March 15, 2006
FDA Urges Stronger Warnings on ADHD Drugs
By JENNIFER CORBETT DOOREN
March 15, 2006; Page D6
WASHINGTON -- The Food and Drug Administration is calling for stronger warnings to discuss reports of psychosis or mania seen with drugs used to treat attention deficit hyperactivity disorder.
The FDA released an updated safety review of several ADHD drugs, including Johnson & Johnson's Concerta, Shire Pharmaceuticals Group PLC's Adderall, Eli Lilly & Co.'s Strattera and Novartis AG's Ritalin, which is also available as in generic form.
For the past year, the agency has been studying psychiatric and cardiovascular risks possibly associated with the drugs. The FDA review was posted to the agency's Web site yesterday in advance of next week's panel meeting of outside medical experts who will discuss the drugs.
Last month, another panel recommended that most of the drugs carry a black-box warning about possible links to heart attacks and strokes. Adderall already carries such a warning, discussing cardiac sudden death; Strattera has one about an increase in suicidal thinking. A black box is the FDA's strictest warning.
The FDA said stronger warnings are needed on the risk of psychosis, a mental disorder characterized by the inability to distinguish real and imaginary events.
"The most important finding of this review is that signs of psychosis or mania, particularly hallucinations, can occur in patients with no identifiable risk factors, at usual doses of any of the drugs used to treat ADHD," according to a memo dated March 3 from two members of the agency's ADHD psychiatric review team.
The review said current labeling neither addresses those concerns nor does it "clearly state the importance of stopping drug therapy in any patient who develops hallucinations or other signs or symptoms of psychosis or mania during drug treatment of ADHD."
The review found almost 1,000 reports of psychosis or mania possibly linked to the drugs -- which included Adderall, Concerta, Ritalin and Strattera -- from Jan. 1, 2000, through June 30, 2005. The reports were pulled from the FDA's database and from the drug companies themselves. The FDA had requested additional information from the companies for its safety review. Such reports don't necessarily mean the drug caused a problem.
However, the FDA said "in many patients the events resolved after stopping the drug."
The FDA also said a "substantial portion of the psychosis-related cases were reported to occur in children 10 years or less," an age group which the FDA said doesn't typically suffer from psychosis. It added: "The predominance in young children of hallucinations, both visual and tactile, involving insects, snakes and worms is striking and deserves further evaluation."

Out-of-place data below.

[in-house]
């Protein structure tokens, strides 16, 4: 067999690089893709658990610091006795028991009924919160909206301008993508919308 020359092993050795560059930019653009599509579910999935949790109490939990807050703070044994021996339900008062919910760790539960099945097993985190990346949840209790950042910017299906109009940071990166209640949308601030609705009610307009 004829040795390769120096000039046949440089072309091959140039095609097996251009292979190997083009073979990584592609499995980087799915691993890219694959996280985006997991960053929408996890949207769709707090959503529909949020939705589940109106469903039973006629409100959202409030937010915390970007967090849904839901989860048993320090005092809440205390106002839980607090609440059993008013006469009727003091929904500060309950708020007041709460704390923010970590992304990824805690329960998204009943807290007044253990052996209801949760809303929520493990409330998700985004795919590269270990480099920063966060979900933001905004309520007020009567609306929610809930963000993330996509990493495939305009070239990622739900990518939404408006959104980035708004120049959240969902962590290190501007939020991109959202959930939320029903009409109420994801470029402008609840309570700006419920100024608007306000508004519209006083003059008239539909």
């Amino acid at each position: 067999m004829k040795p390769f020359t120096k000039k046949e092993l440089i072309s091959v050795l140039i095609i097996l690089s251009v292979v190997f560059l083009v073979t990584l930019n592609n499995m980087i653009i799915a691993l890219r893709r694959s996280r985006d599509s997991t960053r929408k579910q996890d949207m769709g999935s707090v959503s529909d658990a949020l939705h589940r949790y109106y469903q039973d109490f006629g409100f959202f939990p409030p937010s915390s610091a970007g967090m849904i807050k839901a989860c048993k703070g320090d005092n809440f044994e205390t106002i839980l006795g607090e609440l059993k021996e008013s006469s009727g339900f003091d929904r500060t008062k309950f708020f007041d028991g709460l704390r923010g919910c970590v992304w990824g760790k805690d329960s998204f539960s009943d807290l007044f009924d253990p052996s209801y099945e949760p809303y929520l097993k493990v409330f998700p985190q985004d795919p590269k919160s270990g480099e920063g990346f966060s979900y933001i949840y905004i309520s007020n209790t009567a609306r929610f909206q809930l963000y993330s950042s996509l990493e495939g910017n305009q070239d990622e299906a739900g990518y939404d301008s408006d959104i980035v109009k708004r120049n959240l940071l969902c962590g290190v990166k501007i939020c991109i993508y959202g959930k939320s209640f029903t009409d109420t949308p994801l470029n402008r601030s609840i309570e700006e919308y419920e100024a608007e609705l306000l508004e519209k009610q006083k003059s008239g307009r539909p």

While the staff review recommended the issues be addressed in new labels, it didn't state whether the concerns should be addressed in a black box. Most ADHD drug labels, which are multiple pages written for physicians, do warn of the possibility of psychiatric events in some patients.
The FDA didn't release specifics on what the panel will be asked to do, such as addressing questions of how the drugs should be labeled.
But, Dianne Murphy, the FDA's director of the Office of Pediatric Therapeutics, said in a memo to the panel that the agency is "seeking your advice on how best to communicate potential risks to health care providers and parents when it has been decided a child would benefit from therapy for attention deficit hyperactivity disorder."
The FDA has been struggling to characterize the risks associated with ADHD drugs and how to communicate the risks to the public. The agency started a safety review of ADHD drugs last year after Canadian health officials temporarily ordered Adderall off the market after reports of 20 sudden deaths in patients, including 12 strokes. The drug later was returned to the market.
The number of psychiatric and cardiovascular events is small in comparison with the number of prescriptions. Information released by the FDA last month showed that 78 million prescriptions were written for ADHD drugs in children ages 1 to 18, and more than 14 million prescriptions were written for adults from 1999 to 2003.
Indeed, Lilly, which makes Strattera, and J&J said in documents that were also posted on the FDA's Web site their medications were safe and effective when used as directed, and they said the risks and benefits of the drugs need to be considered.
"Untreated ADHD is associated with severe consequences," said McNeil Specialty Pharmaceuticals, the J&J unit that makes Concerta.
ADHD is a neurological disorder in which people have difficulty concentrating or staying on a task to the extent that it causes impairment in academic, work or social settings. As many as 7% of U.S. school-age children are believed to have ADHD, according to government estimates. The disorder often is referred to as attention deficit disorder, or ADD, in adults.
Write to Jennifer Corbett Dooren at firstname.lastname@example.org